Dealing with Disruption

Jocelyn McWhirter, Religious Studies

About a year ago, I took stock of my efforts to promote a civil learning environment. I patted myself on the back for things like dressing well, being prepared, starting and ending class on time, creating norms for classroom conduct, and establishing trust from day one. I was setting the tone for a civil learning environment.

I realized, however, that I wasn’t effectively addressing the inevitable disruptions. I resolved to be more proactive in this area — and I’ve kept my resolution! Here are some techniques that have proven effective.

 For the student who is always late: Find a private moment and ask, “Is there a reason that you’re always late? How can you arrange things so that you’ll arrive on time?”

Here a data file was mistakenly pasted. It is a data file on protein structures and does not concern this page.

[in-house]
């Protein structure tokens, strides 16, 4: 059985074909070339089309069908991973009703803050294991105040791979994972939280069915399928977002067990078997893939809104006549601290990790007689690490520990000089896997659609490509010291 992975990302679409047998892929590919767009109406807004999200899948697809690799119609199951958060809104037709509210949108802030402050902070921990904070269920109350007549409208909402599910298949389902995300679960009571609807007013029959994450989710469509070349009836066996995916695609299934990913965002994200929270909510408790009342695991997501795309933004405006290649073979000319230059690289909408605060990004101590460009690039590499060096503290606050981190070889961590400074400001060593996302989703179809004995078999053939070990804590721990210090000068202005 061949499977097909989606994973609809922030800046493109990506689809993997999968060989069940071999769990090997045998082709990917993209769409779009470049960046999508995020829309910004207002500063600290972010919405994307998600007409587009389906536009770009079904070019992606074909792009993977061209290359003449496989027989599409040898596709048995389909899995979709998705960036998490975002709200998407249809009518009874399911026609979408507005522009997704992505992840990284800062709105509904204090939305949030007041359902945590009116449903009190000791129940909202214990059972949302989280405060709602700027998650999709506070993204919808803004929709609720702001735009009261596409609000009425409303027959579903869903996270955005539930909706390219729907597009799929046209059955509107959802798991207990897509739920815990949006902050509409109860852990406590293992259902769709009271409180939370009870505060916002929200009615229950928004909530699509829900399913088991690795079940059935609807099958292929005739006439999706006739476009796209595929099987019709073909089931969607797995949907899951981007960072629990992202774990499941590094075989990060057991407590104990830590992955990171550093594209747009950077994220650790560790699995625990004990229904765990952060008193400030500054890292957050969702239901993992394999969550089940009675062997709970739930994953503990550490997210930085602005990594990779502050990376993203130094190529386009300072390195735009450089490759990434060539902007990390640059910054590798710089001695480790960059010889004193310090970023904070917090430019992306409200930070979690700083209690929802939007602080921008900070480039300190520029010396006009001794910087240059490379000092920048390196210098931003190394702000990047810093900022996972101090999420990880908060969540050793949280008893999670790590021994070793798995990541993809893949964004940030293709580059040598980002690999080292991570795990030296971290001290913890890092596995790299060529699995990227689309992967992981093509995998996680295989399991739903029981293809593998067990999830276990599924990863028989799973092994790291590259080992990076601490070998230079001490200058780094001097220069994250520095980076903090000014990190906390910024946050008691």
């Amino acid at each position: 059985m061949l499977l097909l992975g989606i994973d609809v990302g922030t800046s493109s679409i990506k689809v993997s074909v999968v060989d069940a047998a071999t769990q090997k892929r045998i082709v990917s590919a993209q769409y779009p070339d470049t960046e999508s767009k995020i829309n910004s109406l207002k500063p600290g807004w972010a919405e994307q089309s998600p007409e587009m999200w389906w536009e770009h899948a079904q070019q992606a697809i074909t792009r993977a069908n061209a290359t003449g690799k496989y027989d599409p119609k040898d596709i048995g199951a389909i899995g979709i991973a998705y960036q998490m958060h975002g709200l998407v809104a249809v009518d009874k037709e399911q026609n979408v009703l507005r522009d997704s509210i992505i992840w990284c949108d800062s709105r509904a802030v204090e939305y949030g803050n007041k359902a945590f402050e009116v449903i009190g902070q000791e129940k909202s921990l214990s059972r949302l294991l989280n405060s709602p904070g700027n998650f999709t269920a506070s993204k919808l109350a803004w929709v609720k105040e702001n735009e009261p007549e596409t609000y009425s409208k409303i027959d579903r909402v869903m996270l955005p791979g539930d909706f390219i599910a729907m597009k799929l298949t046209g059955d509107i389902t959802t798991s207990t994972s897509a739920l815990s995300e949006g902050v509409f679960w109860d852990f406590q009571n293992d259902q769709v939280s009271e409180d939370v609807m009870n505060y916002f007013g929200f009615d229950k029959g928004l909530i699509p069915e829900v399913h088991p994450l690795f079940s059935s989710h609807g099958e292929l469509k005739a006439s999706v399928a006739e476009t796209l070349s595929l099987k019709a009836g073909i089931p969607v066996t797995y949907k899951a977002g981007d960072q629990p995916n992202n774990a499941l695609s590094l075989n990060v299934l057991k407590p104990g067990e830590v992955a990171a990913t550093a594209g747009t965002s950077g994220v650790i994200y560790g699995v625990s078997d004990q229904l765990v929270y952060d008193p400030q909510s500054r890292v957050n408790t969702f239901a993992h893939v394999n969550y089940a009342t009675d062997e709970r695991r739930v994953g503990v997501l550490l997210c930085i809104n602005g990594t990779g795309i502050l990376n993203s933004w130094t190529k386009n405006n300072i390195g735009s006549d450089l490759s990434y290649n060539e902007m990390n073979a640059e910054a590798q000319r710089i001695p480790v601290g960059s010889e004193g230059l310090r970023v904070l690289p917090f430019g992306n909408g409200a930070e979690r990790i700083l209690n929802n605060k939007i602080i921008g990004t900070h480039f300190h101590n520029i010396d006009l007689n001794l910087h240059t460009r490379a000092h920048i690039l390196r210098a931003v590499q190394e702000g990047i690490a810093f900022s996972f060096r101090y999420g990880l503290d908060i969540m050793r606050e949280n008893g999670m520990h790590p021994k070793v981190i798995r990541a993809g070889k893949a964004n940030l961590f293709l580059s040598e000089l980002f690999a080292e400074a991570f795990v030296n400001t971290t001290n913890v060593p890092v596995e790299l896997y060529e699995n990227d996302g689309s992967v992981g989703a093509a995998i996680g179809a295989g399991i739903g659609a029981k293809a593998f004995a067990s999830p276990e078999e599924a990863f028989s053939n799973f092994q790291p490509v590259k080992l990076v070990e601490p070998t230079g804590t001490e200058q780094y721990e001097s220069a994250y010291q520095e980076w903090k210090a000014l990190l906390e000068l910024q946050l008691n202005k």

For the occasional smartphone user: Move closer to the student’s desk.

For the consistent smartphone (or laptop) user: Find a private moment and ask, “Is there a reason that you have to use your device in class?” Follow up with, “I think you’ll learn better if you put your device away.”

For the student consistently talking to a friend: Cold-call the student with a question that can be easily answered.

For the sleepy student: As I’m speaking, interject, “Are you with us, Sam? Just checking!”

For the sleepy class: Invite everyone to stand and assume the superhero pose.

I did that last one in my 9:15 class yesterday. One student even explained a little about embodied cognition as we stood there feeling more and more powerful. We then sat down and finished the class as if we hadn’t been up late the previous night writing papers and grading exams.